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PLoS One. 2013;8(3):e59272. doi: 10.1371/journal.pone.0059272. Epub 2013 Mar 12.

Influenza vaccination uptake among the working age population of Japan: results from a national cross-sectional survey.

Author information

  • 1Department of Public Health, Kitasato University School of Medicine, Sagamihara, Japan. kwada-sgy@umin.ac.jp

Abstract

BACKGROUND:

Influenza vaccination rates among Japanese people of working age (20-69 years) is currently suboptimal, and the reasons for this have not been clearly elucidated. This study examined factors associated with vaccination intention among the working age population in Japan during September 2011, one-month prior to influenza vaccination becoming available.

METHODOLOGY/PRINCIPAL FINDINGS:

A web-based survey of intention to be vaccinated against influenza in the coming season was undertaken among 3,129 Japanese aged 20 to 69 years. Multinomial logistic regression analysis was used to explore the associations between vaccination intent and other variables. Influenza vaccination intent was associated with having been vaccinated in the previous year (Odds Ratio (OR): 3.81; 95% Confidence Interval (CI): 3.75-3.86), the number of children per household (one compared with zero; OR: 1.37; 95%CI: 1.11-1.65), and household income ($50,000 to <$100,000 compared with $0 to <$50,000; OR: 1.30; 95%CI: 1.07-1.54). Smoking was inversely associated with influenza vaccine uptake (current smokers compared with non-smokers; OR: 0.79; 95%CI: 0.61-0.98). A history of either the survey respondent or a household member having being medically diagnosed with influenza in the previous year was not statistically associated with future influenza vaccination intent.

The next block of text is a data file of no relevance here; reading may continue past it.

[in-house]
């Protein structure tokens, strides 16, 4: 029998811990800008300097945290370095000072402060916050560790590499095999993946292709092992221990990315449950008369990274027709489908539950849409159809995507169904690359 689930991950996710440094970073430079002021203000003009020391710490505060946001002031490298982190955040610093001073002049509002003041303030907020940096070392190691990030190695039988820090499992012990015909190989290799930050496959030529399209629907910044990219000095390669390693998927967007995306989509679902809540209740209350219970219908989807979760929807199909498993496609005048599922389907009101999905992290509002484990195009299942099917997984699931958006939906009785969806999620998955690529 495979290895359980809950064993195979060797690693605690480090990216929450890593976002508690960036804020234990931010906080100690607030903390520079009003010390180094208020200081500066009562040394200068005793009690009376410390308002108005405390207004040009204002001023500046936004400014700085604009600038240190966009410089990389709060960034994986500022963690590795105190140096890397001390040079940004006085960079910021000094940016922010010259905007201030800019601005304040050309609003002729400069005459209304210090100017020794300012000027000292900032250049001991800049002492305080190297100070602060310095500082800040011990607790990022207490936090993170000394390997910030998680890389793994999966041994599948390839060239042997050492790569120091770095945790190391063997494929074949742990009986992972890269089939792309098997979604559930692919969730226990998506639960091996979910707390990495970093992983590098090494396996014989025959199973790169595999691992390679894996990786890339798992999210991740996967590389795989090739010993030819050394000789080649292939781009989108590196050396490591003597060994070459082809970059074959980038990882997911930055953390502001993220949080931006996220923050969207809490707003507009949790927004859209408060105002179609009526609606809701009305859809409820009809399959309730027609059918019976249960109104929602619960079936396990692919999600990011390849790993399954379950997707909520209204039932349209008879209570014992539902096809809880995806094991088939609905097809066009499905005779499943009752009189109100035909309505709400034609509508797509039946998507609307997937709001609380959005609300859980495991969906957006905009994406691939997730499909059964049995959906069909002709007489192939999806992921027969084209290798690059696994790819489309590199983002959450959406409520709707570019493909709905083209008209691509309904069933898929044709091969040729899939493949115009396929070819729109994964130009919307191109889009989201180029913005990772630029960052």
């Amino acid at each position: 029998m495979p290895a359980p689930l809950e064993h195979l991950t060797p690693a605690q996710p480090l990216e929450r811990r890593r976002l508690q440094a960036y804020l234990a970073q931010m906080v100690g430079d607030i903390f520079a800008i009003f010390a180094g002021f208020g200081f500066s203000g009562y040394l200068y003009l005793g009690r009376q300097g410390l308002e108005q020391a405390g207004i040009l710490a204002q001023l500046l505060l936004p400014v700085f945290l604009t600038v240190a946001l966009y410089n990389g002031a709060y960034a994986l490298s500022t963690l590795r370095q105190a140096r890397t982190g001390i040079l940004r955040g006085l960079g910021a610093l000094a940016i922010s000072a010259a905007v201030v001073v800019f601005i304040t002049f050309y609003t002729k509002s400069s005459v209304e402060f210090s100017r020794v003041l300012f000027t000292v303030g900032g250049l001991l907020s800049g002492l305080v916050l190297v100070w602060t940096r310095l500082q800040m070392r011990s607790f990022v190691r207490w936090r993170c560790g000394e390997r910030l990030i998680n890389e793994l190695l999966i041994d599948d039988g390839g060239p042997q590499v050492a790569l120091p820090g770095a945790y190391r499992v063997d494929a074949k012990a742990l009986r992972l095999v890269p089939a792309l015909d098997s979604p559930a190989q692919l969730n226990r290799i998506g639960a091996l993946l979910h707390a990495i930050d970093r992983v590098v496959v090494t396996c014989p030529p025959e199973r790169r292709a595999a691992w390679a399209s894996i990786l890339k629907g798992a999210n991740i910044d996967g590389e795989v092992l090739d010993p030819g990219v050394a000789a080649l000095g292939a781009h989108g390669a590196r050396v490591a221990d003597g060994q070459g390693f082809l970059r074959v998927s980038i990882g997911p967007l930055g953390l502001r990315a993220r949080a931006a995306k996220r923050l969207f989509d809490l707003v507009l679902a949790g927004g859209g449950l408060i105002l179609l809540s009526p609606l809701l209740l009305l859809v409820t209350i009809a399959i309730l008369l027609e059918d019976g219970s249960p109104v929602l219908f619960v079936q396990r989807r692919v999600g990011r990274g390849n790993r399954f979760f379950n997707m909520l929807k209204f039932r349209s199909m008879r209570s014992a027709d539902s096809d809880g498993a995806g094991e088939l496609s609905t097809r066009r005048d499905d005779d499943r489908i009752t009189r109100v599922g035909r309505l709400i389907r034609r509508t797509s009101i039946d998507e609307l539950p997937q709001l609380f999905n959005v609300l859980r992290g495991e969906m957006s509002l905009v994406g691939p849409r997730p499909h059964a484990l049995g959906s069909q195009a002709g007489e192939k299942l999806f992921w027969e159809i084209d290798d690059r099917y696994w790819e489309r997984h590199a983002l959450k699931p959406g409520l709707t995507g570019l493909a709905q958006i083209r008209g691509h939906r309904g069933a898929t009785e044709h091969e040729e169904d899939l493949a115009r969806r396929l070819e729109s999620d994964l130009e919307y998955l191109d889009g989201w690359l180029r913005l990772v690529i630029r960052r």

CONCLUSIONS/SIGNIFICANCE:

Overall, this suggests that intention to be vaccinated among working age Japanese is associated with a past history of influenza vaccination, having children, and the household's income. As such, consideration of these factors should now form the cornerstone of strategies to encourage increased uptake of vaccination against influenza in future years.

PMID:
23555010
[PubMed - indexed for MEDLINE]
PMCID:
PMC3595249
Free PMC Article
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